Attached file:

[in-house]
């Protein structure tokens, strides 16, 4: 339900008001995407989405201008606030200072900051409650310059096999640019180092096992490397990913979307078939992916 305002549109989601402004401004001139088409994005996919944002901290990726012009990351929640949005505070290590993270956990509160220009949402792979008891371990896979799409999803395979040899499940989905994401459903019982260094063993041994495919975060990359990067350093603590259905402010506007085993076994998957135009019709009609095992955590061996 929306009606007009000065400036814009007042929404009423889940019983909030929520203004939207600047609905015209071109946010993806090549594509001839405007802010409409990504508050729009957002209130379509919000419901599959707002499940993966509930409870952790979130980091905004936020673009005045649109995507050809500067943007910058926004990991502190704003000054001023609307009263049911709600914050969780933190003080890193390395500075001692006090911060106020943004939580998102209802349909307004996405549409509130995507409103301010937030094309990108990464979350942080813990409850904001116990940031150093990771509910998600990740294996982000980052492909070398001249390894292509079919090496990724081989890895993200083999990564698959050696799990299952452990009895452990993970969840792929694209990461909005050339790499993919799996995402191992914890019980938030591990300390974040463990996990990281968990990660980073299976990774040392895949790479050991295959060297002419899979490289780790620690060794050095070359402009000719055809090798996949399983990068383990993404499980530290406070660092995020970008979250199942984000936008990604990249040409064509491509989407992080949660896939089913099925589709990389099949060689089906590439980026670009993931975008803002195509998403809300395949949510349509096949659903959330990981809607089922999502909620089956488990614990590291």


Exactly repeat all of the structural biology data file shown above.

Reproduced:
[in-house]
């Protein structure tokens, strides 16, 4: 339900008001995407989405201008606030200072900051409650310059096999640019180092096992490397990913979307078939992916 305002549109989601402004401004001139088409994005996919944002901290990726012009990351929640949005505070290590993270956990509160220009949402792979008891371990896979799409999803395979040899499940989905994401459903019982260094063993041994495919975060990359990067350093603590259905402010506007085993076994998957135009019709009609095992955590061996 929306009606007009000065400036814009007042929404009423889940019983909030929520203004939207600047609905015209071109946010993806090549594509001839405007802010409409990504508050729009957002209130379509919000419901599959707002499940993966509930409870952790979130980091905004936020673009005045649109995507050809500067943007910058926004990991502190704003000054001023609307009263049911709600914050969780933190003080890193390395500075001692006090911060106020943004939580998102209802349909307004996405549409509130995507409103301010937030094309990108990464979350942080813990409850904001116990940031150093990771509910998600990740294996982000980052492909070398001249390894292509079919090496990724081989890895993200083999990564698959050696799990299952452990009895452990993970969840792929694209990461909005050339790499993919799996995402191992914890019980938030591990300390974040463990996990990281968990990660980073299976990774040392895949790479050991295959060297002419899979490289780790620690060794050095070359402009000719055809090798996949399983990068383990993404499980530290406070660092995020970008979250199942984000936008990604990249040409064509491509989407992080949660896939089913099925589709990389099949060689089906590439980026670009993931975008803002195509998403809300395949949510349509096949659903959330990981809607089922999502909620089956488990614990590291």